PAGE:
Sub Pop 200 (1988)
For any cash-strapped upstart label, a triple-LP set like Sub Pop 200 would be a dicey proposition—especially since the set was intentionally spread over three discs instead of a sufficient two, purely for grandiosity’s sake. Pavitt and Poneman’s myth-making paid off, as the label’s second compilation convincingly projected the image of a vibrant musical scene developing in unmolested seclusion in the Pacific Northwest (conveniently glossing over the fact that acts like the Fluid weren’t even from Washington state). Sub Pop 200 is noticeably front-loaded and runs on fumes by the end, yet ace material from local heroes Green River, Tad, Soundgarden, Swallow, and their ilk muster more than enough momentum to convince listeners’ memories to block out the expendable curios (Screaming Trees’ Jimi Hendrix cover, Steve Fisk’s psychedelic doodle) and the stinkers (history has justly forgotten Cat Butt). Yes kids, there was once a time when a track by Nirvana wasn’t guaranteed to be the most impressive offering to be found on a compilation tracklist. AJ Ramirez
You could argue that In Utero remains the most uncompromising, and visceral, articulation of Nirvana’s—and Cobain’s—aesthetic. (Indeed, how could you not?) But Bleach, the band’s 1989, pre-Grohl debut, financed at just over $600, remains the purest expression of the young trio—before the tamperings of fame, MTV, or (quelle horreure) Butch Vig. Shifting between thick, metallic riffs like on “Big Cheese” and hints at more vulnerable territory (notably, the splendid “About a Girl”), Bleach was reportedly the result of a cassette tape the band trekked around with in their tour van, with the Smithereens on one side and Celtic Frost on the other—and it shows. Indeed, there wasn’t time to overthink things; Cobain wrote many of the lyrics the night before recording, including “School”, a snarling dig at Sub Pop itself (“You’re in high school again / You’re in high school again / You’re in high school again”). A compelling, if not entirely essential, portrait of the tortured artist as a young man. Zach Schonfeld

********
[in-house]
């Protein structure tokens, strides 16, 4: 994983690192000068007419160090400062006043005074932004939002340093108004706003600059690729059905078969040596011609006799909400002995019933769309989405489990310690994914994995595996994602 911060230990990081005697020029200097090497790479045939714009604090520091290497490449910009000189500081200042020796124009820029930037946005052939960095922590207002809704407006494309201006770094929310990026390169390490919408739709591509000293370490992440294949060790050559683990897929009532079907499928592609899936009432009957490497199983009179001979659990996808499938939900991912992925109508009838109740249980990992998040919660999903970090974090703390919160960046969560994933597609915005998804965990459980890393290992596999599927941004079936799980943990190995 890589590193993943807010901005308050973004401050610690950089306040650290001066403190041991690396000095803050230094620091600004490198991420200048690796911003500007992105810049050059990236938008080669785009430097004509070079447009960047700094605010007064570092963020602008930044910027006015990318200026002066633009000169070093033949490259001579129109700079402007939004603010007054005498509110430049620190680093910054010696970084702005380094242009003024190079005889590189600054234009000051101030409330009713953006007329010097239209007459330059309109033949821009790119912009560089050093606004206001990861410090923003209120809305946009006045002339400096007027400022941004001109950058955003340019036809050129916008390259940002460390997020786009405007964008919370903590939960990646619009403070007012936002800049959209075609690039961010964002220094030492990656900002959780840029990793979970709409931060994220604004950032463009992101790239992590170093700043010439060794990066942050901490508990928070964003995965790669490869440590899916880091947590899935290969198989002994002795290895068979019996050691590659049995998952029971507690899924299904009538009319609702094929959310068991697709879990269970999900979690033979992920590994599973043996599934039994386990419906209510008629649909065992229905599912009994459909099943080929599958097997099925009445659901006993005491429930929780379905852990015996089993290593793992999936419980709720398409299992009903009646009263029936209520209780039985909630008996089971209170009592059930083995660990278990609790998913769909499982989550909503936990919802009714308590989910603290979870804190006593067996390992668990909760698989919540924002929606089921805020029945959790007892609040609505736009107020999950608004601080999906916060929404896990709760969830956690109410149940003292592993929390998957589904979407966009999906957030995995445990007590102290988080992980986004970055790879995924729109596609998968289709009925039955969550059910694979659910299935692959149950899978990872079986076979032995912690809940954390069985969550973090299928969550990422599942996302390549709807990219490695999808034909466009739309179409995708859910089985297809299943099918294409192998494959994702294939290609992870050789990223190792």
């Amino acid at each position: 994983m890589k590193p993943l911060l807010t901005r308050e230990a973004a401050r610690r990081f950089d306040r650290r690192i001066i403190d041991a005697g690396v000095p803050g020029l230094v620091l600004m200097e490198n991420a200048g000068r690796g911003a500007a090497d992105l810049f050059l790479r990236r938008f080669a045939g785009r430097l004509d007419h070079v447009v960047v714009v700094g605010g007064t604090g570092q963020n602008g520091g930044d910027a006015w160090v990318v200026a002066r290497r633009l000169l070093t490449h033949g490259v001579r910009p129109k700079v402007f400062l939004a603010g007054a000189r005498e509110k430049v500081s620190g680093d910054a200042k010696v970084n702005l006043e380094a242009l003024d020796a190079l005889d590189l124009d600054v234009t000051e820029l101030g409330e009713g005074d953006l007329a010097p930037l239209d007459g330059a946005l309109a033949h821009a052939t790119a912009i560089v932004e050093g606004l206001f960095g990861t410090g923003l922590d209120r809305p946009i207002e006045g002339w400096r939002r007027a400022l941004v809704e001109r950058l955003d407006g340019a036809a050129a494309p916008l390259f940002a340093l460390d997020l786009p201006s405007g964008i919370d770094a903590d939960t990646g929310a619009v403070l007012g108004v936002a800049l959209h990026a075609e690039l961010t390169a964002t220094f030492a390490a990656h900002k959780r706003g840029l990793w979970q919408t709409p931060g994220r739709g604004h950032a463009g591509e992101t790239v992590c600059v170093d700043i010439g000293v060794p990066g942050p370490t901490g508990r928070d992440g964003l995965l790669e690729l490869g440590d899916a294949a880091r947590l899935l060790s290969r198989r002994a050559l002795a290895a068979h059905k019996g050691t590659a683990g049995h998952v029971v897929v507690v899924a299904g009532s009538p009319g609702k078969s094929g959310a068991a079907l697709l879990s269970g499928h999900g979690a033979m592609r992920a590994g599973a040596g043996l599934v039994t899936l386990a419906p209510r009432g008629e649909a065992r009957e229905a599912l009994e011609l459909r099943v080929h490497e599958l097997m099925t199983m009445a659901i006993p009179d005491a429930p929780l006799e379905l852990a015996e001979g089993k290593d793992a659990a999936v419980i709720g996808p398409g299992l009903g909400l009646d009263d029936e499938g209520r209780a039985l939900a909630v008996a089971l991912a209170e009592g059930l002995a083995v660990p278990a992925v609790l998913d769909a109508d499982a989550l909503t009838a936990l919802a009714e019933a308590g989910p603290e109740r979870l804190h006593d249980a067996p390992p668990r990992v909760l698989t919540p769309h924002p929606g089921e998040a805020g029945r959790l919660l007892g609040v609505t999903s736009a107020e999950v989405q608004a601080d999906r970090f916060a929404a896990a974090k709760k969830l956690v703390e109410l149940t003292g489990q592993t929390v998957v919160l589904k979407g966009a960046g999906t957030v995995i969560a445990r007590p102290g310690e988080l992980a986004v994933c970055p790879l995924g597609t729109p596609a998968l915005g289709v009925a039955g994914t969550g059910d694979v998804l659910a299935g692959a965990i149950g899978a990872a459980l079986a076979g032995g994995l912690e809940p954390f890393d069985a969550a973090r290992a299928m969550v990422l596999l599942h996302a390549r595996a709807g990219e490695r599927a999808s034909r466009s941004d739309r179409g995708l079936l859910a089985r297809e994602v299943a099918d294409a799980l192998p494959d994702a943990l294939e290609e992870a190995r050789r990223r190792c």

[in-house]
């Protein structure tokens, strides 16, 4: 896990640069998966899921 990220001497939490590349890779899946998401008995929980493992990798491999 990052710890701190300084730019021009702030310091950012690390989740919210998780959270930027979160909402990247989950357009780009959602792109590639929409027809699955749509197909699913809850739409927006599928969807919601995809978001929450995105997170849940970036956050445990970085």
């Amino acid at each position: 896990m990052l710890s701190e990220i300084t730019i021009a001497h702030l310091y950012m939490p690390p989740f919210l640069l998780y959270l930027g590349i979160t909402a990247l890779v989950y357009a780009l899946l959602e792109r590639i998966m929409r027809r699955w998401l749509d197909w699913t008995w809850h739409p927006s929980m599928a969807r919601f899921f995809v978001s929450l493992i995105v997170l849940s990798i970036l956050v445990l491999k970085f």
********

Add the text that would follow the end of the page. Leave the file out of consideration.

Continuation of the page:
Earth 2: Special Low Frequency Version (1993)
Earth’s full-length debut for Sub Pop, 1993’s Earth 2: Special Low Frequency Version, was a minimalist narcotic trawl through eternal low-end, on which guitarist Dylan Carlson’s molten frequencies gave birth to an entirely new genre of downtuned droning doom. The album’s three lengthy instrumentals (“Seven Angels”, “Teeth of Lions Rule Divine”, and “Like Gold and Faceted”) were akin to Tony Iommi’s and La Monte Young’s worst nightmares stretched to infinity, all drenched in the thickest, dispiriting distortion. With glacially paced motion and opiate-infused repetitive riffing, Earth 2‘s viscous tar-and-trudge is the keystone against which all guitar drone is to be judged worthy, and it is rightly recognized as an unrivaled classic, as heavy as heavy can get. Craig Hayes
Of the albums included on this list, the Spinanes’ Manos is among those that got buried in the Sub Pop time capsule, not really to be heard from much since it made its modest mark 20 years ago. But in its own time and way, Manos was a crucial release for Sub Pop when post-grunge alt-rock was at a crossroads, with the Spinanes right at the intersection of the women-in-rock movement and the indie-fication of Alternative Nation. Compared to more media savvy peers like Liz Phair and Juliana Hatfield, Rebecca Gates flew under the radar, but that was because the workmanlike proficiency of her whirlwind guitar play on Manos was the sort of thing that inspired admiring word-of-mouth, not photo spreads. So even if her name might not ring many bells any more, Gates still holds a legacy as probably the most distinctive homegrown female performer in the Sub Pop catalog. And if that smacks of tokenism to you, you probably haven’t heard the force-of-nature melodies on Manos, which can make a strong claim to being Sub Pop’s best album from college rock’s ‘90s golden age, with Gates and drummer Scott Plouf doing as all memorable duos do by sounding bigger and more impactful than you’d think the low-profile pair could be. Arnold Pan